When bidding on a construction project, you want to make sure that you have everything in your arsenal to win the project. This includes purchasing a surety bond so you can assure the project owner that you will perform all duties required to complete the project as specified in the contract.
So, what is a construction surety bond? A surety bond is a three-party contract between a surety company (usually an insurance company), the project owner and you (the contractor). The bond financially protects the project owner in the event that the contracting company fails to complete the project as promised in the agreement.
Types of Construction Bonds
It’s important to remember while a surety bond is purchased from an insurance company, bonds are not insurance. Instead, a surety bond is an agreement that the contractor will carry out their job duties and what will happen if the contractor cannot complete the job. These terms ultimately protect the project owner from any financial loss.
Depending on the work you’re performing, you have to choose the right bond for the project. For example, new construction companies require a different bond than a company that works on renovation projects. Some projects may even require more than one type of bond. Here’s a closer look at each type of bond and its purpose.
A contractor will submit a bid bond to the project owner during the bidding process. This type of bond guarantees that the information in the bid is accurate. It also guarantees that the contractor has the resources and financial credentials required to complete the job if they are awarded the project.
The bid bond is essentially a sign of good faith between the contractor and the project owner. Those who submit a bid bond are more likely to win contracts.
A performance bond is the contractor’s promise that they will carry out the project as stated in the contract. This bond protects the project owner in the case that the contractor can’t carry out their duties for any reason. The bond grants the project owner financial assistance so they can pay to move forward and complete the job if the contractor is unable to perform.
When a contractor works on a project, they are in charge of hiring and paying people who will work on the project, such as subcontractors and materials suppliers. A contractor obtains a payment bond to guarantee that those who contribute to the project will be paid for their services.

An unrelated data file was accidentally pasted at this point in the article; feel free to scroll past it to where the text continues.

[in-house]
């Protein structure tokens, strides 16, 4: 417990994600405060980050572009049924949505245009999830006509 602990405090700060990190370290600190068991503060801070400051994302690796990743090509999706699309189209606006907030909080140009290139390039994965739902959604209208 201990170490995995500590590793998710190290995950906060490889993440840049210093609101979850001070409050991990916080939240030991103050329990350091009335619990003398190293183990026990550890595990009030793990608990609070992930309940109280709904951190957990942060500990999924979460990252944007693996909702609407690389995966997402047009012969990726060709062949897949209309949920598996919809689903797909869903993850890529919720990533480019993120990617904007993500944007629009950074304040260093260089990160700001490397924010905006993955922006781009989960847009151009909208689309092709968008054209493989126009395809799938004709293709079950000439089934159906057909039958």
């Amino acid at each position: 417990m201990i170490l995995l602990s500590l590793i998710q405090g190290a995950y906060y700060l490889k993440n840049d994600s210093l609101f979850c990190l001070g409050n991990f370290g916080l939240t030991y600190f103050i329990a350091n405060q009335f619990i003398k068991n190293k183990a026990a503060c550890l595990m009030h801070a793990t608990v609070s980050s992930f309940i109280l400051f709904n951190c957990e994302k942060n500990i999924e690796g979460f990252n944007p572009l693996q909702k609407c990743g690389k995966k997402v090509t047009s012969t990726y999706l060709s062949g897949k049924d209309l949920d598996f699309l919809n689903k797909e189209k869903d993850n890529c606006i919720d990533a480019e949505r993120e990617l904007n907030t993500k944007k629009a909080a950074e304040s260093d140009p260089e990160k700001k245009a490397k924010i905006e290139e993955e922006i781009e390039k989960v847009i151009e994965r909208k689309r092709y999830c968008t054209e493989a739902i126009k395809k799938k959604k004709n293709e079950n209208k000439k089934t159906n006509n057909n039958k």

If the contractor runs out of funding or goes bankrupt during the project, the payment bond reimburses the subcontractors, suppliers and any other workers on the project.
A warranty bond, also known as a maintenance bond, protects the owner of a complete construction project. The bond guarantees a warranty on the quality and materials of the projects for a specified period of time. This means that the contractor will replace or repair anything theymay not have done correctly the first time around.
The bond grants the project owner additional funds to pay for a contractor to bring the project back to its completed condition.
Site Improvement Bond
A site improvement bond is a type of surety bond that is specifically for construction projects on an already existing structure. This type of bond is required for commercial renovation projects and guarantees that the job will reach substantial completion according to the contract’s terms. It also guarantees that the project will be in accordance with local building and renovation codes.
Contractor License Bond
A contractor license bond is necessary for a project whose project owner is a government agency. Whether it’s a federal, state, city or county-funded project, the contractor must obtain a contractor license bond. This bond guarantees that the work will be in accordance with the contract’s conditions and any codes and laws pertaining to the job.
The contractor on a project is responsible for finding, ordering and paying for materials from various suppliers. The supply bond is a guarantee to the project owner that the contractor’s supplier will produce all the necessary materials for the job. If the suppliers cannot follow through, the bond provides funding for other materials at no cost to the project owner.
Supply bonds aren’t a requirement for every project, but they are especially important for jobs that require a large number of materials. As a rule of thumb, the larger the project, the more important a supply bond becomes.
A subdivision bond is a type of surety bond that is required by a state, city or other government agency before a contractor can conduct work within a subdivision. This bond guarantees that the contractor will complete their work by abiding by codes and local standards without compromising anything within the subdivision.